Gain of chromosome 5p is seen in up to 75% of advanced cervical squamous cell carcinomas (SCC), although the genes responsible for the selective advantage provided by this abnormality are poorly understood. In the W12 cervical carcinogenesis model, we observed that 5p gain was rapidly selected over ~15 population doublings and was associated with the acquisition of a growth advantage and invasiveness. The most significantly upregulated transcript following 5p gain was the microRNA (miRNA)processor Drosha. In clinically progressed cervical SCC, Drosha copy-number gain was seen in 21/36 clinical samples and 8/10 cell lines and there was a significant association between Drosha transcript levels and copy-number gain. Other genes in the miRNA processing pathway, DGCR8, XPO5 and Dicer, showed infrequent copy-number gain and over-expression. Drosha copy-number and expression were not elevated in premalignant cervical squamous intraepithelial lesions. Importantly, global miRNA profiling showed that Drosha over-expression in cervical SCC appears to be of functional significance. In cultured cervical keratinocytes, a large subset of 48 miRNAs was differentially expressed according to Drosha status. Hierarchical clustering based on this subset showed that both cervical SCC cell lines and clinical specimens grouped according to Drosha over-expression. Many miRNAs deregulated in samples with Drosha over-expression are associated with carcinogenesis in other tissues, suggesting that they regulate fundamental processes in neoplastic progression. Our evidence suggests that copy-number driven over-expression of Drosha and consequent changes in miRNA profiles are likely to be important contributors to the selective advantage provided by 5p gain in cervical neoplastic progression.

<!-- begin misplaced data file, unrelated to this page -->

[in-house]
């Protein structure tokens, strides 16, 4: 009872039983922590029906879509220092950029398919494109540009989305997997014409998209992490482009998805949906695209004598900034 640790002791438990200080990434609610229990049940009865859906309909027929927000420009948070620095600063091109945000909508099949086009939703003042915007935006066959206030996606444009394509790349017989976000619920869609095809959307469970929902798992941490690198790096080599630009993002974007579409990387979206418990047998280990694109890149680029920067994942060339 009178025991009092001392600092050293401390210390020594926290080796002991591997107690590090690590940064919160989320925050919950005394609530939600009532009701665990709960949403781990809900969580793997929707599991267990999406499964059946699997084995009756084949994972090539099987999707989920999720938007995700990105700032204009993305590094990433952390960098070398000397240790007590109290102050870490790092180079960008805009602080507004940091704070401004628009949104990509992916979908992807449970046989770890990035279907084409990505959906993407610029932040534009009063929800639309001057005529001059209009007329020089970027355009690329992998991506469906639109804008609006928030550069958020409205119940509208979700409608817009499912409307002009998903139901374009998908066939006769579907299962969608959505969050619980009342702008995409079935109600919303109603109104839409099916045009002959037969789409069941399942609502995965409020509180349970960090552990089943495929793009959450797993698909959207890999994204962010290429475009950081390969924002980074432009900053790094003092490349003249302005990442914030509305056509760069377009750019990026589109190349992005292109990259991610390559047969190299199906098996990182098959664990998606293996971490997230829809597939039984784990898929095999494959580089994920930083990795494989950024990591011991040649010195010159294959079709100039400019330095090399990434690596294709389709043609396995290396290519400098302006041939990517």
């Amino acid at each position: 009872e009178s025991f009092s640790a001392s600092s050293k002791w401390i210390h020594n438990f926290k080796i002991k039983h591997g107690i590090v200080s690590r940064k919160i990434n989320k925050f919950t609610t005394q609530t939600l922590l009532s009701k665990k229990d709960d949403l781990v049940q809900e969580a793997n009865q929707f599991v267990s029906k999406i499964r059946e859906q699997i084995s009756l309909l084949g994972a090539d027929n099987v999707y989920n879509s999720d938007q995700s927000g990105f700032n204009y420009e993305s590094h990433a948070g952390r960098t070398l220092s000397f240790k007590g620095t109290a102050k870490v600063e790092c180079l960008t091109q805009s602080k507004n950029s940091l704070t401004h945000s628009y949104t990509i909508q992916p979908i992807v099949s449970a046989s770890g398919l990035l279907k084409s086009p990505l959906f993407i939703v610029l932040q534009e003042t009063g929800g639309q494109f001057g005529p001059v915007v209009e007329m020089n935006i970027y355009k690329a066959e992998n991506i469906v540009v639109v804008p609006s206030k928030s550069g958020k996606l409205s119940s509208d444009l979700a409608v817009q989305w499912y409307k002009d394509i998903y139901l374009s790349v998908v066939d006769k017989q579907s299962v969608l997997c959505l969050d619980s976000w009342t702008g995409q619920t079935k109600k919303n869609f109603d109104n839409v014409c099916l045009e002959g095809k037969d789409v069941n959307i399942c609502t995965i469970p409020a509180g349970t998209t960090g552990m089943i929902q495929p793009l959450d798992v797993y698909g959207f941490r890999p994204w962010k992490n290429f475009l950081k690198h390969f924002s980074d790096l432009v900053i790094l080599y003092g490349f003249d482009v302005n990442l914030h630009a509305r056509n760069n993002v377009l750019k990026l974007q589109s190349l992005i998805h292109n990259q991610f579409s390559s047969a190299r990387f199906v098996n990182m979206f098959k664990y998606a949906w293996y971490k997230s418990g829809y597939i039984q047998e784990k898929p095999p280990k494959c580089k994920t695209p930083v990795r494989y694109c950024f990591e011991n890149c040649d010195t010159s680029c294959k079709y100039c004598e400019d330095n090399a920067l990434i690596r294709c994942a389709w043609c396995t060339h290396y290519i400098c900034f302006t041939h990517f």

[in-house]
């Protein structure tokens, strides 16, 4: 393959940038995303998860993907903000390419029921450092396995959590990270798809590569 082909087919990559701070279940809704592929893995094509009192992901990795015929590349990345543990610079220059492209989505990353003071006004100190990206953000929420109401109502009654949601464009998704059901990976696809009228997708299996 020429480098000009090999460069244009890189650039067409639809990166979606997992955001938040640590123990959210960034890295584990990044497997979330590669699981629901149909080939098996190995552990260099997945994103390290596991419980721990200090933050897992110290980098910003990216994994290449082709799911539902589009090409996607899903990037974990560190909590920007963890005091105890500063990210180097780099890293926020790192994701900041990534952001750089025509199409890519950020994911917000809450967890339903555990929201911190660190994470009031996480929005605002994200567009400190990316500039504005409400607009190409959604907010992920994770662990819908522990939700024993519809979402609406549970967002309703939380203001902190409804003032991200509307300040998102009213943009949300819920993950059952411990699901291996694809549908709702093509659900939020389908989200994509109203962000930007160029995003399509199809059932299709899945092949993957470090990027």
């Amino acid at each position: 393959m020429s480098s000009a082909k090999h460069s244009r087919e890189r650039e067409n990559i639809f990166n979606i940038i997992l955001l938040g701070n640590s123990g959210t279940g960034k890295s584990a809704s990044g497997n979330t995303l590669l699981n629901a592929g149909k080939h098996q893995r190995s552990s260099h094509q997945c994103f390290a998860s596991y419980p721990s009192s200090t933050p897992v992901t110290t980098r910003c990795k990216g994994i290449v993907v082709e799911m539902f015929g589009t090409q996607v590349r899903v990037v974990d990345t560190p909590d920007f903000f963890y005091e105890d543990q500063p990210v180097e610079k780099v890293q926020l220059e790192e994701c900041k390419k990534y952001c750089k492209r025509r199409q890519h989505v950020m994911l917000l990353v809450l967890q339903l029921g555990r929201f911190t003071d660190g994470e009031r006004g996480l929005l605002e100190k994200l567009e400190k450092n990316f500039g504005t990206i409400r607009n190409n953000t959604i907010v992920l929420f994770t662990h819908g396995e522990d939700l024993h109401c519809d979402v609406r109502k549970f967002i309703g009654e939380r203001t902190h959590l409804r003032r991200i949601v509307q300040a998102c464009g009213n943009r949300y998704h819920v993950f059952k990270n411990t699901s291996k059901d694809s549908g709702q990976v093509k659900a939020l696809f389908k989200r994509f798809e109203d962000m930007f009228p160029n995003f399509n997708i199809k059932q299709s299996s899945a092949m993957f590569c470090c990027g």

98th AACR Annual Meeting-- Apr 14-18, 2007; Los Angeles, CA